July 18, 2024


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Were land conflicts among the causes of Genocide against Tutsi?

Mukamusoni Donatha, 49, is a farmer and a mother of 6 children who lives in Ngorero in Ndaro sector/ FILE PHOTO/W4GR

On the second Day of the Ongoing Short course organized by AEGIS TRUST on “Genocide and Mass atrocities”: causes, actors and responses; the land conflicts problem in pre-Genocide period has been debated to find out whether land issue was or was not among the causes of the 1994 Genocide against Tutsi.

Though this topic was brought on the table of discussions this Tuesday 17th July 2018, it is not new among many Rwandans and even among some people from outside Rwanda.

Some Rwandans to some extent believe that Land conflicts were among the major factors that triggered anger among Extremists Hutu who were told even before that the Tutsi monarchy used the land distribution system of Uburetwa to centralize control over the lands.

Historically, the two dominant ethnic groups in both Rwanda and Burundi are the Tutsis and Hutus.

One of the chief historical distinctions between them was that Tutsis were primarily cattle-raisers while Hutus were farmers.

This gradually evolved to a class system in which land, cattle, and power were consolidated in the Tutsi group, and Hutus became indentured servants to Tutsi lords, who granted them protection, cattle, and the use of land in exchange for service and farm produce.

This is where people get confused that during all this time the Hutus who were working as “Abaretwa” accumulated their anger for being slave like (Abacakara) in their own country and that in 1994 it was like opening Pandora’s Box for Hutus to liberate themselves from Tutsi slavery.

Research on whether land conflicts made Hutus to kill Tutsis

Many researchers have done studies to find out if really the problem of land conflicts that existed for a long time has been one of the causes of the 1994 Genocide against Tutsi.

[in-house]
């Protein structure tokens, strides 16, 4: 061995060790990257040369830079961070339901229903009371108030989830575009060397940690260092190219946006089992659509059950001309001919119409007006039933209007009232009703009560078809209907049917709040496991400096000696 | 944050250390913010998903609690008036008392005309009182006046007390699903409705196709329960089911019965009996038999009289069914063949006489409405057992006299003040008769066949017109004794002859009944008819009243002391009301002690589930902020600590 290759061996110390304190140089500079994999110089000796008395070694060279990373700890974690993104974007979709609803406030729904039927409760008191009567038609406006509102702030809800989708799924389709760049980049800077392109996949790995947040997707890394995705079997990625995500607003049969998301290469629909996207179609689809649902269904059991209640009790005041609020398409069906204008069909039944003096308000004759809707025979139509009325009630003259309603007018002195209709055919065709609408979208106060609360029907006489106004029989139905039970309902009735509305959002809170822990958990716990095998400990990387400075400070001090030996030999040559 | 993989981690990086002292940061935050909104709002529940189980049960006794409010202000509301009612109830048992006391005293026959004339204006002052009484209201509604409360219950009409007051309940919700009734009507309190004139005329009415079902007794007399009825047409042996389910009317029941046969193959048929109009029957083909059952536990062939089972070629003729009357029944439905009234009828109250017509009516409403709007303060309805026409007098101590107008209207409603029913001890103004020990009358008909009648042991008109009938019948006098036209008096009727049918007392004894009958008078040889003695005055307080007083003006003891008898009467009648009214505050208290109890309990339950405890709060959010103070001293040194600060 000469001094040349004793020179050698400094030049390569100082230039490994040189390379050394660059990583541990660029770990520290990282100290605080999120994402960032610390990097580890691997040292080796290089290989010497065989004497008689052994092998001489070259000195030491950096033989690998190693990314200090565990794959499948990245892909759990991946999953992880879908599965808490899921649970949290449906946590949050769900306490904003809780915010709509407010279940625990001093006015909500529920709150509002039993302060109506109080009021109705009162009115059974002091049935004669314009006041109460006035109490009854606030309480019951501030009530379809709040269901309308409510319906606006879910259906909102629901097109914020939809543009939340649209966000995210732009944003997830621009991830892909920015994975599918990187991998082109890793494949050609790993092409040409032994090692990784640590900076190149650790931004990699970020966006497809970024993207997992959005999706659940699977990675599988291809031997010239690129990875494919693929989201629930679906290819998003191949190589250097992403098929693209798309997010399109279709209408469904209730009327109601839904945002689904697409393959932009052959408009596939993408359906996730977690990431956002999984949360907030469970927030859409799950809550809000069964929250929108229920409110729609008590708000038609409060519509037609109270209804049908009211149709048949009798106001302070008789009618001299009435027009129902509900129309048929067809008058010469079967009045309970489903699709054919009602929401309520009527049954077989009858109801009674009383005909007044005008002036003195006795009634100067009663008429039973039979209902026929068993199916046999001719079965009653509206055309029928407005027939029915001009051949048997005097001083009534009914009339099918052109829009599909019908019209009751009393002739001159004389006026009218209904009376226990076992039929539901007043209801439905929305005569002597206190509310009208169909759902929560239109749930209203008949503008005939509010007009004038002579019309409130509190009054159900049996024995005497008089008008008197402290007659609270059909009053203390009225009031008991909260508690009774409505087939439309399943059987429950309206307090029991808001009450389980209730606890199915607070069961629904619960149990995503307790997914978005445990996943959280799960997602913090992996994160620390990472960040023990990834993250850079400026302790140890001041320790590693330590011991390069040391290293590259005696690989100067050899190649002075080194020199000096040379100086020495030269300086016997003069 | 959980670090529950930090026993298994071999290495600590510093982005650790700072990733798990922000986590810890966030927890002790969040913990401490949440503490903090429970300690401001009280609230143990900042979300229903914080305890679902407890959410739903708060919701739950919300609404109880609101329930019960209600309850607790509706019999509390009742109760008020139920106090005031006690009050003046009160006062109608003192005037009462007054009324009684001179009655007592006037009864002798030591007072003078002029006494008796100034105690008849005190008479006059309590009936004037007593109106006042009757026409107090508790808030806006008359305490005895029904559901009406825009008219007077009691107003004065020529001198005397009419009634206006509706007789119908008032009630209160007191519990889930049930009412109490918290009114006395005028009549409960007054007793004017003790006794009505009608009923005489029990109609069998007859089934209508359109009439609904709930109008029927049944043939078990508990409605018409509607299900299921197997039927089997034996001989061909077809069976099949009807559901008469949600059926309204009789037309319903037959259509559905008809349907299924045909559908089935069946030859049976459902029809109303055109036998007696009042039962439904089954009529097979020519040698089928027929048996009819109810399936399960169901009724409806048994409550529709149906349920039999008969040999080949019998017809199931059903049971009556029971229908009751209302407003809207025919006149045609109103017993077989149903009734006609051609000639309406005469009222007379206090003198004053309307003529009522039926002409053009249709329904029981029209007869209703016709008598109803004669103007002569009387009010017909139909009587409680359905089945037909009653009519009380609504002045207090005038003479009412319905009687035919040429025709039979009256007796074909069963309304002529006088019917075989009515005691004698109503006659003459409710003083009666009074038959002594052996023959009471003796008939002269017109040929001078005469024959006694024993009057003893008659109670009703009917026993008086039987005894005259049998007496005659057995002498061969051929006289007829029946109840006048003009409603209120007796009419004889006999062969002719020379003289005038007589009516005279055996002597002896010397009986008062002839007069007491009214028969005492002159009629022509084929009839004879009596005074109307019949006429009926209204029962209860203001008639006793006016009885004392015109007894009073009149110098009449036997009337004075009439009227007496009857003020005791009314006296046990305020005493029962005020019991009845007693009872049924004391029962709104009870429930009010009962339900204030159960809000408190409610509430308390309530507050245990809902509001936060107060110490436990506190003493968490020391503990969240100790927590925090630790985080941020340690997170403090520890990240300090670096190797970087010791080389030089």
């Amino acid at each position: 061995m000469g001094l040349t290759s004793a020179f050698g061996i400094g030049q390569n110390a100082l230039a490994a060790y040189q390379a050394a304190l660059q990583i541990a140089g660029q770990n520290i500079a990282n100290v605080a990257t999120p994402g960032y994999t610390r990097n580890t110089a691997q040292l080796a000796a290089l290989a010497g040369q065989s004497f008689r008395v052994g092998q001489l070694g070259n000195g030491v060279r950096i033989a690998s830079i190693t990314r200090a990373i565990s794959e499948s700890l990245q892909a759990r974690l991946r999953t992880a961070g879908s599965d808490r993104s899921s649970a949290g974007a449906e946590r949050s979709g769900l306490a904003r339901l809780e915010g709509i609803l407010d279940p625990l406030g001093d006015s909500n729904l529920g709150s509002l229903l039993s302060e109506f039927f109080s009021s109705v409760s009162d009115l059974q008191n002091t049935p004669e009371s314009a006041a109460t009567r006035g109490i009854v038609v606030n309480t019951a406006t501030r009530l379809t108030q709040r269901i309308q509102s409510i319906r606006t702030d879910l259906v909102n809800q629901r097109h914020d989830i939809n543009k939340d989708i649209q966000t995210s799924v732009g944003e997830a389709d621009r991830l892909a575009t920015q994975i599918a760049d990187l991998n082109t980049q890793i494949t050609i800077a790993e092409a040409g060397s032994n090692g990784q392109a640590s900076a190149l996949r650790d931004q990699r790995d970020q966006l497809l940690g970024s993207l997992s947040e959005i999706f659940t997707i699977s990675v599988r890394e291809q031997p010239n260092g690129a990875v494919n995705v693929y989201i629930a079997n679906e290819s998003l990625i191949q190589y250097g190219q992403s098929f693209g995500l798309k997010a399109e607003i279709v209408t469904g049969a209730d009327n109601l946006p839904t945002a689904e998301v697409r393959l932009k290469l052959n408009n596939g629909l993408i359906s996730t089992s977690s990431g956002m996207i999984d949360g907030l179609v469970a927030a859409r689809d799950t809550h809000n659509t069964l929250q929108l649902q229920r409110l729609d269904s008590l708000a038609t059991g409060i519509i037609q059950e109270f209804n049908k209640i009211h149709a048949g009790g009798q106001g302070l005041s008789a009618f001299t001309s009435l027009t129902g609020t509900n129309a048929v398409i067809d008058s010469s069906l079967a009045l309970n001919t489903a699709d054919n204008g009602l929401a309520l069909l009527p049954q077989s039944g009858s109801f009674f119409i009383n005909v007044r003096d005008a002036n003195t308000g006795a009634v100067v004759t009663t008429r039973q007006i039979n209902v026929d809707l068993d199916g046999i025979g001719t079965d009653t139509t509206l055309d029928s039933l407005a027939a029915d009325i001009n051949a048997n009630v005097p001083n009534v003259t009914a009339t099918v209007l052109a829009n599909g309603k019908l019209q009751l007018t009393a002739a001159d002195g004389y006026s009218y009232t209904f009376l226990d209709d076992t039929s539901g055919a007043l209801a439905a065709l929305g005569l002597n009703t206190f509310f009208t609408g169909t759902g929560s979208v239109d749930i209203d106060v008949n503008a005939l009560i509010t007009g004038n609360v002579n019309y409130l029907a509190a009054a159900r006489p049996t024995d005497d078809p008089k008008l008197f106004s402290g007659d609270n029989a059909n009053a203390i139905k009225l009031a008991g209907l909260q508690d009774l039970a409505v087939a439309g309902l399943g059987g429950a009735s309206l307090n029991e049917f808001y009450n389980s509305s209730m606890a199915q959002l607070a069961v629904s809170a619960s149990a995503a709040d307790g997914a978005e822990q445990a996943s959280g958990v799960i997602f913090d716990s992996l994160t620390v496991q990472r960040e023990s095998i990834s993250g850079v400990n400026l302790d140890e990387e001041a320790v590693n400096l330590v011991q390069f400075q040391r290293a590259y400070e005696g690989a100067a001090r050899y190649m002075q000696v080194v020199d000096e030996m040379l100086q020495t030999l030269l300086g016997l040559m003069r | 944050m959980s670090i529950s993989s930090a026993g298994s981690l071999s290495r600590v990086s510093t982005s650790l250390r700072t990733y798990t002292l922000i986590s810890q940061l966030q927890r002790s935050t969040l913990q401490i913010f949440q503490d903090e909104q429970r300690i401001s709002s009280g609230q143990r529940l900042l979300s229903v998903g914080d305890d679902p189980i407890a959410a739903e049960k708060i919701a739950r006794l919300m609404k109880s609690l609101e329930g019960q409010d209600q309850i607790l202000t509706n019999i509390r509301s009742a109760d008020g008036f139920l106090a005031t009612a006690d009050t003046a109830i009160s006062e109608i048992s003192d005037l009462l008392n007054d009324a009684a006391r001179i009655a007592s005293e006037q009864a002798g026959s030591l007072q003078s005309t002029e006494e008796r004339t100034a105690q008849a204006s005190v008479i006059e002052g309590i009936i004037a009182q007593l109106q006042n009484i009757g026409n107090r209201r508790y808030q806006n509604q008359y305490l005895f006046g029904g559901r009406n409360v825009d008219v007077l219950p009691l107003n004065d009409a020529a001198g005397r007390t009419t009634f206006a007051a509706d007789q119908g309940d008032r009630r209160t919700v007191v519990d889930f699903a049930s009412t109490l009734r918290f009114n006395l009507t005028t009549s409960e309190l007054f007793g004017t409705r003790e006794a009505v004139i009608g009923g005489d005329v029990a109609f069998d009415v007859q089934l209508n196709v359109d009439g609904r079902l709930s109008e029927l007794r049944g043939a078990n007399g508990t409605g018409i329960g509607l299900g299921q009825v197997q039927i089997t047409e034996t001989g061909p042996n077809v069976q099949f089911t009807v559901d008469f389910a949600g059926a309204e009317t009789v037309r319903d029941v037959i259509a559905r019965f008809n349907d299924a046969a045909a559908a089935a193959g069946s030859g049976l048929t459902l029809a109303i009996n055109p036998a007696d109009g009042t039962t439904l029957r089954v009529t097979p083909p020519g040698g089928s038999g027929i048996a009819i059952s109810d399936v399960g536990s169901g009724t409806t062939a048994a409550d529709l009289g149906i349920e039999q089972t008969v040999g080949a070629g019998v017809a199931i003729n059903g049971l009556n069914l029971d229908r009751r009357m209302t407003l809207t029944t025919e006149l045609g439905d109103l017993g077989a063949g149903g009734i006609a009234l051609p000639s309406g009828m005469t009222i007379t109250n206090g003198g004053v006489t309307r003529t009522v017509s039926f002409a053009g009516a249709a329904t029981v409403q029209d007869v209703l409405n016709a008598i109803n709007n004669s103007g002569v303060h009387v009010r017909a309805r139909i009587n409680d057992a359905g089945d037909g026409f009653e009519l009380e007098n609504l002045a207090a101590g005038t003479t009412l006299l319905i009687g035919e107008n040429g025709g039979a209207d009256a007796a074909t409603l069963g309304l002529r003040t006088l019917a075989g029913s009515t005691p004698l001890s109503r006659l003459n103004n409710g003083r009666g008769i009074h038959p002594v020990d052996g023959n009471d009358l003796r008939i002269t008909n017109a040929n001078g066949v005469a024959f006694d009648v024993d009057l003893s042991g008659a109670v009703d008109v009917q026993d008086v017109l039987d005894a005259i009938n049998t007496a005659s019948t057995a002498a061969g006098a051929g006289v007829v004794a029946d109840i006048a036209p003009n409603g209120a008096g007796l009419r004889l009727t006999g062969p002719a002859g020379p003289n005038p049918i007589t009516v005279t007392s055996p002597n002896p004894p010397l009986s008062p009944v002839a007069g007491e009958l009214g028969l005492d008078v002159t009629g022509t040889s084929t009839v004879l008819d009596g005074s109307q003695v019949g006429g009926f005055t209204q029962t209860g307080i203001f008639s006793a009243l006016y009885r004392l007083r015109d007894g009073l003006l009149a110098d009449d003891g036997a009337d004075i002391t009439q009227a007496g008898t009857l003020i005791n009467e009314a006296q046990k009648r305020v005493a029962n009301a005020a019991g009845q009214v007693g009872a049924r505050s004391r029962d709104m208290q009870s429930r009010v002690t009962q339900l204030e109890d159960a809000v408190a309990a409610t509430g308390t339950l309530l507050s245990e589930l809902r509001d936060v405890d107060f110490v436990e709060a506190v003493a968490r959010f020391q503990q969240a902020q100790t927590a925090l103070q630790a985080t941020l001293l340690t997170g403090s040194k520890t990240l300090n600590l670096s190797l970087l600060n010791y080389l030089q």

In his 2005 best-selling book Collapse, Jared Diamond argues that some societies “choose to fail or succeed.” Diamond contends that when populations rise, some societies overuse resources which, in turn, leads to environmental degradation and, ultimately, social collapse.

One of the cases he explores in his book is the 1994 genocide in Rwanda, which he calls a modern day Malthusian crisis.

However, the arguments he employs to explain why Rwandan society was unable to peacefully and effectively manage rising population pressures overlook a host of political factors that limited the ability of people to respond to increased competition for land in pre-Genocide Rwanda.

In particular, by focusing on land-related conflict, Diamond overlooks factors that kept Rwandans on rural land: lack of a formal land market that would allow people to sell land and move to more urbanized areas, government policies that limited the movement of citizens from the countryside to urban centers, tightly controlled markets that limited entrepreneurial opportunities for people who might wish to leave farms, and a general pro-rural ideology imposed by the pre-genocide Habyarinama government.

In many of his speeches, Habyarimana each time talked about lands and Agriculture and people were always thinking that their socio-economic development relies on farming only.

Diamond shows that unlike citizens in many other densely populated countries such as Belgium, Hong Kong, and Singapore, Rwandans had only limited freedom to deal with rising population pressures.